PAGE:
Rossini’s Il barbiere di Siviglia at Lyric Opera of Chicago

With a charmingly detailed revival of Gioachino Rossini’s Il barbiere di Siviglia Lyric Opera of Chicago has opened its 2019-2020 season. The company has assembled a cast clearly well-schooled in the craft of stage movement, the action tumbling with lively motion throughout individual solo numbers and ensembles.

Romantic lieder at Wigmore Hall: Elizabeth Watts and Julius Drake

When she won the Rosenblatt Recital Song Prize in the 2007 BBC Cardiff Singer of the World competition, soprano Elizabeth Watts placed rarely performed songs by a female composer, Elizabeth Maconchy, alongside Austro-German lieder from the late nineteenth century.

ETO's The Silver Lake at the Hackney Empire

‘If the present is already lost, then I want to save the future.’

Roméo et Juliette in San Francisco (bis)

The final performance of San Francisco Opera’s deeply flawed production of the Gounod masterpiece became, in fact, a triumph — for the Romeo of Pene Pati, the Juliet of Amina Edris, and for Charles Gounod in the hands of conductor Yves Abel.

William Alwyn's Miss Julie at the Barbican Hall

“Opera is not a play”, or so William Alwyn wrote when faced with criticism that his adaptation of Strindberg’s Miss Julie wasn’t purist enough. The plot is, in fact, largely intact; what Alwyn tends to strip out is some of Strindberg’s symbolism, especially that which links to what were (then) revolutionary nineteenth-century ideas based around social Darwinism. What the opera and play do share, however, is a view of class - of both its mobility and immobility - and this was something this BBC concert performance very much played on.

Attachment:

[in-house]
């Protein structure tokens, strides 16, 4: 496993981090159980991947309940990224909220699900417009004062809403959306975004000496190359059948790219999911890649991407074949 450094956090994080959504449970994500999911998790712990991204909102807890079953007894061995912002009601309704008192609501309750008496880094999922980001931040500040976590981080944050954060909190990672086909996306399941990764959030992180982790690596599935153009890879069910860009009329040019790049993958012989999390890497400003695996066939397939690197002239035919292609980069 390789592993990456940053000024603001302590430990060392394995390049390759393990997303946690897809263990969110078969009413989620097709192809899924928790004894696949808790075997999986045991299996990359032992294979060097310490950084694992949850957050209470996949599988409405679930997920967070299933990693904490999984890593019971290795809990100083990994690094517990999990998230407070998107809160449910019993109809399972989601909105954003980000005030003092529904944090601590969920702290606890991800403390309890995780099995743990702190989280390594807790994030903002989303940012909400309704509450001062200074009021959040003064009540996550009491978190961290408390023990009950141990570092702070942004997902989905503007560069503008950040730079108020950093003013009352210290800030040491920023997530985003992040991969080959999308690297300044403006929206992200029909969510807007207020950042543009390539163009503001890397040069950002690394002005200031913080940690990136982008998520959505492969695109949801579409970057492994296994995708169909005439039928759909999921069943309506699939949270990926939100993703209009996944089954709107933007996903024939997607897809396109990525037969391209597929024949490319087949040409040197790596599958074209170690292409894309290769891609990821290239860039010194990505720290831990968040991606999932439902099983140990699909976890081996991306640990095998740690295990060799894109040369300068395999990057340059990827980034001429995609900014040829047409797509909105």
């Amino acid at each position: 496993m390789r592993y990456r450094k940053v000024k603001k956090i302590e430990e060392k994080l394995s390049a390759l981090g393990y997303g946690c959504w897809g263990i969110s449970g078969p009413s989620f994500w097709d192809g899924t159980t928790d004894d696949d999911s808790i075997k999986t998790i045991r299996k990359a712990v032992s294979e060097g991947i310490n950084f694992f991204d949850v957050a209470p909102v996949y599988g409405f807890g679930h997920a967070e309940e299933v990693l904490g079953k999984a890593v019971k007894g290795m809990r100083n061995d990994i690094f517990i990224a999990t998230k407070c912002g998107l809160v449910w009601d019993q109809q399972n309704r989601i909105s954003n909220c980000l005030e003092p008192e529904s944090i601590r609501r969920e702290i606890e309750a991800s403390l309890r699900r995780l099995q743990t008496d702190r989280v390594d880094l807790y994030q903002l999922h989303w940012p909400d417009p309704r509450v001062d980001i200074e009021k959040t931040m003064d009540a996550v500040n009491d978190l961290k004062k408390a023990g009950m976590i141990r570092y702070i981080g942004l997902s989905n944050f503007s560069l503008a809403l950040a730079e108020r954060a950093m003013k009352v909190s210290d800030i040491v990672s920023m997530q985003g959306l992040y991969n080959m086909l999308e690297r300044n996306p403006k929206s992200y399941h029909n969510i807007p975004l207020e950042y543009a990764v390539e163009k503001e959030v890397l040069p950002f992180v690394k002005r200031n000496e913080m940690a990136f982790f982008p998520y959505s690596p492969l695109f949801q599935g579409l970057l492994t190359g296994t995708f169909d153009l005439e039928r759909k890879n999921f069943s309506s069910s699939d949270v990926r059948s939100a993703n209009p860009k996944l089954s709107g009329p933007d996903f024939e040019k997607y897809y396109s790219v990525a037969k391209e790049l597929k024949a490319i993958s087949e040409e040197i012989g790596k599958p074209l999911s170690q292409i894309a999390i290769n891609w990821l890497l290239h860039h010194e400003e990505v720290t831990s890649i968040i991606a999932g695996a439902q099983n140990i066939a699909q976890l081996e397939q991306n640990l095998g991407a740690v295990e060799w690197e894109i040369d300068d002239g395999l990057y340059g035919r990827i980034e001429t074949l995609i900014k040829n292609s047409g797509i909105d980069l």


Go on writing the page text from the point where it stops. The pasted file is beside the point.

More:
Cast salvages unfunny Così fan tutte at Dutch National Opera

Dutch National Opera’s October offering is Così fan tutte, a revival of a 2006 production directed by Jossi Wieler and Sergio Morabito, originally part of a Mozart triptych that elicited strong audience reactions. This Così, set in a hotel, was the most positively received.

English Touring Opera's Autumn Tour 2019 opens with a stylish Seraglio

As the cheerfully optimistic opening bars of the overture to Mozart’s Die Entführung aus dem Serail (here The Seraglio) sailed buoyantly from the Hackney Empire pit, it was clear that this would be a youthful, fresh-spirited Ottoman escapade - charming, elegant and stylishly exuberant, if not always plumbing the humanist depths of the opera.